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Army of Mississippi
Civil War Encyclopedia >> Armies - Confederate
March 29, 1862 The Central Army of Kentucky and the Army of Alabama and West Florida, and is merged into the Army of Mississippi in Corinth under Albert Sidney Johnston with P. G. T. Beauregard as second-in-command. Corps commanders are Braxton Bragg, Leonidas Polk, William Hardee and George Crittenden. Mississippi
  Albert Sidney Johnston
  P. G. T. Beauregard
  Braxton Bragg
  Leonidas Polk
  William Hardee
  Central Army of Kentucky
April 6, 1862
April 7, 1862
Battle of Pittsburg Landing [Union]
Battle of Shiloh [Confederate]

Ulysses S. Grant [US] defeats Albert Sidney Johnston [CS] in southwest Tennessee. P. G. T. Beauregard assumed command following Johnston's death

Confederate Losses
1,723 dead
8,012 wounded
959 missing
Union Losses
1,754 dead
8,408 wounded
2,885 missing
  Ulysses S. Grant
  Sherman's Memoirs on Shiloh
  P. G. T. Beauregard
  Battle of Shiloh
  Braxton Bragg
  William Tecumseh Sherman
  Bloodiest Civil War battles
  Don Carlos Buell
  Albert Sidney Johnston
  John Breckinridge
  William Hardee
  William 'Bull' Nelson
  Lew Wallace
  Lew Wallace at Shiloh
  Army of the Tennessee
  James McPherson
April 8, 1862 Following a disasterous second day at Pittsburg Landing, Confederates withdraw to Corinth, Mississippi Tennessee
  Battle of Shiloh
May 30, 1862 Confederates evacuate Corinth Mississippi
  P. G. T. Beauregard
July 23, 1862 Moving his men by railroad from Tupelo, Mississippi, Braxton Bragg reappears in Chattanooga, Tennessee after a journey of more than 770 miles. It was the largest troop movement by rail during the war for the Confederates. Tennessee
  Braxton Bragg
August 21, 1862 Braxton Bragg crosses the Tennessee River at Chattanooga. Tennessee
  Confederate Invasion of Kentucky
August 28, 1862 Braxton Bragg [CS] leaves from north of Chattanooga, heading to join Kirby Smith in Kentucky Tennessee
  Braxton Bragg
  Army of Tennessee
  Confederate Invasion of Kentucky
November 20, 1862 The Army of Mississippi is renamed The Army of Tennessee
  Army of Tennessee

Also called: Army of the Mississippi

With Ulysses S. Grant's Army of West Tennessee capturing Fort Henry and Fort Donelson, the Army of Mississippi was created on paper as Albert Sidney Johnston withdrew from Murfreesboro. He sent P. G. T. Beauregard south to Corinth, Mississippi to handle mostly organizational responsibilities of gathering coastal defense forces that became the "veteran" contingent of the army made up mostly of raw recruits.

When Johnston arrive in late March he combined Beauregard's forces, Braxton Bragg's forces, and his own remaining army under this name, marched the men to a small church near Pittsburg Landing and fought the bloodiest battle ever on American soil at the time.

On April 6, 1862 the Army of Mississippi nearly drove Grant's army from the battlefield. When Sidney Johnston was killed in fighting in a peach orchard Beauregard again assumed command of the Army of Mississippi. Advancing to an entrenched position known as "Grant's last line," Beauregard called off the attack shortly before dusk. On the following day Grant, reinforced by Don Carlos Buell, drove the Army of Mississippi back past the point of first attack. Realizing his army was defeated Beauregard ordered a general retreat back to Corinth.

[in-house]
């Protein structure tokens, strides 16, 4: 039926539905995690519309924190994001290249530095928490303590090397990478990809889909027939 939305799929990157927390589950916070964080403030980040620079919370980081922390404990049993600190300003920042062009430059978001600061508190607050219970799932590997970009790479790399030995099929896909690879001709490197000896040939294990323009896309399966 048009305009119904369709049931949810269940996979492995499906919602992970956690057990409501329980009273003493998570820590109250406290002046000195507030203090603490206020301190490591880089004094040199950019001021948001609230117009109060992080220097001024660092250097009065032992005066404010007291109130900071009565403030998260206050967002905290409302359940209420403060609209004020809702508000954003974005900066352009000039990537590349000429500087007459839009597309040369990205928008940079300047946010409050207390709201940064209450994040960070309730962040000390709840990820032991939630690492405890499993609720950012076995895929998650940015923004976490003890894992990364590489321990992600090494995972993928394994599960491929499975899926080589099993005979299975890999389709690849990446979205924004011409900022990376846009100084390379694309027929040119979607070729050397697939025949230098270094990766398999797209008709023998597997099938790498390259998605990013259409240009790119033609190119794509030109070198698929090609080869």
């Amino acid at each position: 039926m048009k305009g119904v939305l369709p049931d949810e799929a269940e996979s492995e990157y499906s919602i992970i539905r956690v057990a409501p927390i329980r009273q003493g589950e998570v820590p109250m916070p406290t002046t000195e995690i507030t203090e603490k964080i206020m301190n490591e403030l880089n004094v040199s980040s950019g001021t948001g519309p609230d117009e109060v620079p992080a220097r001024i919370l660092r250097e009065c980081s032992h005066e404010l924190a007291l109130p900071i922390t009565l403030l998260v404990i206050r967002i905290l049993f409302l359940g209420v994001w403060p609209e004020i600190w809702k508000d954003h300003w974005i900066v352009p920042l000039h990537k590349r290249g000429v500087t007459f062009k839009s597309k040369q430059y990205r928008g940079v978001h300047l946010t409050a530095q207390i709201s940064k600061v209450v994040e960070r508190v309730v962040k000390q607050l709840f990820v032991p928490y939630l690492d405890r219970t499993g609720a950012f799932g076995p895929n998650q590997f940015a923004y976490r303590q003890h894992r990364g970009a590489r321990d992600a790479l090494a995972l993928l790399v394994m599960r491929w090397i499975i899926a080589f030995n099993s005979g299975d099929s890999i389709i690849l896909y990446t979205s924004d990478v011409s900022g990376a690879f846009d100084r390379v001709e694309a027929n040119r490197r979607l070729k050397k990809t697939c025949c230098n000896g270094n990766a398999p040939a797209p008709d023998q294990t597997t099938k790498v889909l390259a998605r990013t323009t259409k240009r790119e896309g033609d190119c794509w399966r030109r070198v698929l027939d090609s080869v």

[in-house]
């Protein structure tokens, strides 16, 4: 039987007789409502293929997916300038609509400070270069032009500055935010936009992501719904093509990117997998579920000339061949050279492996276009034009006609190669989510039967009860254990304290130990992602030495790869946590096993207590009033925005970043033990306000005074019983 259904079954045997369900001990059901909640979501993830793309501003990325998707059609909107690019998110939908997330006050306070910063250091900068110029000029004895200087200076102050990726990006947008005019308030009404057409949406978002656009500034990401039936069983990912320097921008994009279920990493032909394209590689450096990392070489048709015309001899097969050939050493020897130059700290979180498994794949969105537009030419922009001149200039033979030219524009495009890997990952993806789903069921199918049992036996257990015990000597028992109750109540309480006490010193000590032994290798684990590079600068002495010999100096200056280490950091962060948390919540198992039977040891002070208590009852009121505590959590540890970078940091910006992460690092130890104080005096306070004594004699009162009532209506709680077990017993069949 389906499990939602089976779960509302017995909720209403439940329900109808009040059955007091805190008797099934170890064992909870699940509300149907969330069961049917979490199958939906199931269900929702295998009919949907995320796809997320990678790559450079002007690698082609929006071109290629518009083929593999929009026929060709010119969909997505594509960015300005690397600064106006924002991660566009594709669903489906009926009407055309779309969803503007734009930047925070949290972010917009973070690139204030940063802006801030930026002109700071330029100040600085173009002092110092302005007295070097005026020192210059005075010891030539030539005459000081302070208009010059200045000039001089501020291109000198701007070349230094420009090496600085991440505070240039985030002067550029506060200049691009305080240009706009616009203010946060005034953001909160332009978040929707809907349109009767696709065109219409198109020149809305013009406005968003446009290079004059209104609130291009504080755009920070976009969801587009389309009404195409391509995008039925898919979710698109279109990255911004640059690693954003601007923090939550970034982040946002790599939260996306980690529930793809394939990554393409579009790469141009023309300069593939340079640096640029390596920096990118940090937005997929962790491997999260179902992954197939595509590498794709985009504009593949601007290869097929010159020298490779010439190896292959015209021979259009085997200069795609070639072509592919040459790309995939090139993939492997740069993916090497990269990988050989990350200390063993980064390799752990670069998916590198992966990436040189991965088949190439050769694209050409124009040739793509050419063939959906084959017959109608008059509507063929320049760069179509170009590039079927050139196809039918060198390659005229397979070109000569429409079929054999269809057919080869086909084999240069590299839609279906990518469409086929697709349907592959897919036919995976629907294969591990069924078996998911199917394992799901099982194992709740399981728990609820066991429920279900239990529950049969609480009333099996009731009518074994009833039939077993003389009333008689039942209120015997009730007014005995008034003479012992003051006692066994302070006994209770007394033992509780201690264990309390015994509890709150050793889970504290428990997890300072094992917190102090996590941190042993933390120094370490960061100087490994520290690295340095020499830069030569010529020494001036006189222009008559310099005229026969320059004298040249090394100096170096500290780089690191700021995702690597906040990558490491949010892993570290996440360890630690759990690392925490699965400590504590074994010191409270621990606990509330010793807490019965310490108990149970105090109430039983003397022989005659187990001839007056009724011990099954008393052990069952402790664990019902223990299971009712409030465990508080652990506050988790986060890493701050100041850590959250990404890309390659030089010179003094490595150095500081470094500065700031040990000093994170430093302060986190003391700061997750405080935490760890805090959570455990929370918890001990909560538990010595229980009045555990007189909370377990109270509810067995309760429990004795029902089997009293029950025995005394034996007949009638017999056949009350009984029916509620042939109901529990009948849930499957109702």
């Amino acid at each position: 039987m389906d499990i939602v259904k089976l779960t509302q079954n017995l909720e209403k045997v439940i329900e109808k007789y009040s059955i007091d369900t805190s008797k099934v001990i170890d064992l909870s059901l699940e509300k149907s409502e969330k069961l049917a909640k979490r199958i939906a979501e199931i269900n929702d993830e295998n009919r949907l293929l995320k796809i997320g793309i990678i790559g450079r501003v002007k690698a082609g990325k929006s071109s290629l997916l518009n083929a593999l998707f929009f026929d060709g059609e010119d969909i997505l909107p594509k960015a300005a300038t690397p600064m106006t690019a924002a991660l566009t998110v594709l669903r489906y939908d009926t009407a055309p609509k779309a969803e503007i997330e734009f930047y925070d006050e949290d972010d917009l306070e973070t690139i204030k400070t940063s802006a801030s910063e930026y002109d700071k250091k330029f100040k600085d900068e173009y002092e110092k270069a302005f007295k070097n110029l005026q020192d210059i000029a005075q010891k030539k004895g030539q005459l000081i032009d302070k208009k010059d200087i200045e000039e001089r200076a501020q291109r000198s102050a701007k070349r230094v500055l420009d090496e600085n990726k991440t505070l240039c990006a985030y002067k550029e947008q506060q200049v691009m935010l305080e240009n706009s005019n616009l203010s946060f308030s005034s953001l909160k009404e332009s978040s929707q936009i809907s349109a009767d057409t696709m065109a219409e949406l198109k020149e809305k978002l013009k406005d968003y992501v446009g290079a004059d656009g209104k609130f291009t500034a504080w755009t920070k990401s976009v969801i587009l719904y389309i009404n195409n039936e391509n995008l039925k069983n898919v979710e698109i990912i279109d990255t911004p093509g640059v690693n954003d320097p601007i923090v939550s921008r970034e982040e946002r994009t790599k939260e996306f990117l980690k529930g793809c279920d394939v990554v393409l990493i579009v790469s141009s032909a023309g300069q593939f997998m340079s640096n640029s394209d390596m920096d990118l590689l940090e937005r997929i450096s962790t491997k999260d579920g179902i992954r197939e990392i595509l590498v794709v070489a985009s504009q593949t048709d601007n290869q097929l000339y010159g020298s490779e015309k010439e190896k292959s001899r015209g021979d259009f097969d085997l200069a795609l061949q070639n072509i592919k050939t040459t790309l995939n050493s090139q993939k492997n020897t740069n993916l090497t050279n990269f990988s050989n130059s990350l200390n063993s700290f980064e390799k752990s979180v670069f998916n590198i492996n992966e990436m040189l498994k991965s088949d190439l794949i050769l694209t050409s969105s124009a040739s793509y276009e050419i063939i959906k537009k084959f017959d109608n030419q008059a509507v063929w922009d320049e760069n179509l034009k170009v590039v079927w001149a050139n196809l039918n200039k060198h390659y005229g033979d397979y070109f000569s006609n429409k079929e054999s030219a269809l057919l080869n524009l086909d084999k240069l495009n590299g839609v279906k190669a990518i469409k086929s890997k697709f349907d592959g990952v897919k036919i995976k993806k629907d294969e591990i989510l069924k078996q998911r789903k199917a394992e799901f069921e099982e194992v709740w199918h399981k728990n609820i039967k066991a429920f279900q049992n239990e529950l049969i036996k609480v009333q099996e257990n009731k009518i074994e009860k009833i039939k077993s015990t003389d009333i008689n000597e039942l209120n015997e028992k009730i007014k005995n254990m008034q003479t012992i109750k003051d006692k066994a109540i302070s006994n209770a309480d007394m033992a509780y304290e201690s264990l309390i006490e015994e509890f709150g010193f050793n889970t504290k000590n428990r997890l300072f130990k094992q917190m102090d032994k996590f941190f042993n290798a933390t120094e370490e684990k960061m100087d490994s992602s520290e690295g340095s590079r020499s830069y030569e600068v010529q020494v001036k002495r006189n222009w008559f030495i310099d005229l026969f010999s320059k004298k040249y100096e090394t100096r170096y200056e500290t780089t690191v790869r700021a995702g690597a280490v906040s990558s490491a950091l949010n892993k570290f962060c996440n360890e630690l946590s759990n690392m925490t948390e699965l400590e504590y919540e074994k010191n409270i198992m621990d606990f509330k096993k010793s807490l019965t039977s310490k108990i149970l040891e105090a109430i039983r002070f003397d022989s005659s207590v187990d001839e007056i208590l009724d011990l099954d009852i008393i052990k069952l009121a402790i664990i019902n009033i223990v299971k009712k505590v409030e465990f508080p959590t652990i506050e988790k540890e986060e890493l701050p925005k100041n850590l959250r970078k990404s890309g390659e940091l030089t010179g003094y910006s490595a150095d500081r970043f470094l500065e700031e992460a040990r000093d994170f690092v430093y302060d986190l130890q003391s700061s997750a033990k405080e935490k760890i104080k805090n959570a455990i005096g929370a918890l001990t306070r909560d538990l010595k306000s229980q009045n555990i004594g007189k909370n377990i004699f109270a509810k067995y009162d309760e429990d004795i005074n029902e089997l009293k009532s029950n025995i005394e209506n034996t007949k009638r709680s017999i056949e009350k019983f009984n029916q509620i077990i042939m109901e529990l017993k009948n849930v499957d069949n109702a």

At the end of April, 1862, Henry Halleck began marching on Corinth. Over the next 30 days the Army of Mississippi watched as the Army of West Tennessee advanced in slow-motion towards Corinth. Before it arrived, the Army of Mississippi withdrew to the east, ending up in Tupelo, Mississippi. Unfortunately, Beauregard never told Jefferson Davis he was going to leave Corinth, so the Confederate President took command away from the Creole general as soon as the opportunity presented itself, replacing Beauregard with Braxton Bragg.

From Chattanooga, Bragg advanced to the east of Murfreesboro along the Cumberland Plateau, turning west, then north again into Kentucky. Buell, in command at Nashville was caught completely off-guard when Bragg turned north. Racing Bragg north, the Army of the Ohio made a sweeping move west of the Army of Mississippi and arrived in Louisville while Bragg besieged a stubborn 5,000 man garrison in Munfordville, Kentucky.

After taking Bardstown and Frankfort, the Army of Mississippi began a desperate search for water that led them to Perryville. Unfortunately for the Confederates, the Union Army had heard the same rumors, arrived first, and entrenched. Bragg hit about half the Union Army and won a tactical victory but was forced to withdraw from the battlefield, so complete victory was not his.

Leaving the battlefield the Army of Mississippi went southeast to Cumberland Gap, then south to Knoxville before returning to an entrenched position southeast of the Army of the Ohio in Murfreesboro. On November 20, 1863 the Army of Mississippi became the Army of Tennessee.

Links appearing on this page:

April 6
April, 1862
Army of Tennessee
Braxton Bragg
Don Carlos Buell
Fort Henry and Fort Donelson
Henry Halleck
Jefferson Davis
November 20
November, 1863
P. G. T. Beauregard
Pittsburg Landing
Ulysses S. Grant

Civil War Encyclopedia >> Armies - Confederate

Army of Mississippi was last changed on - November 12, 2007
Army of Mississippi was added on - September 26, 2007

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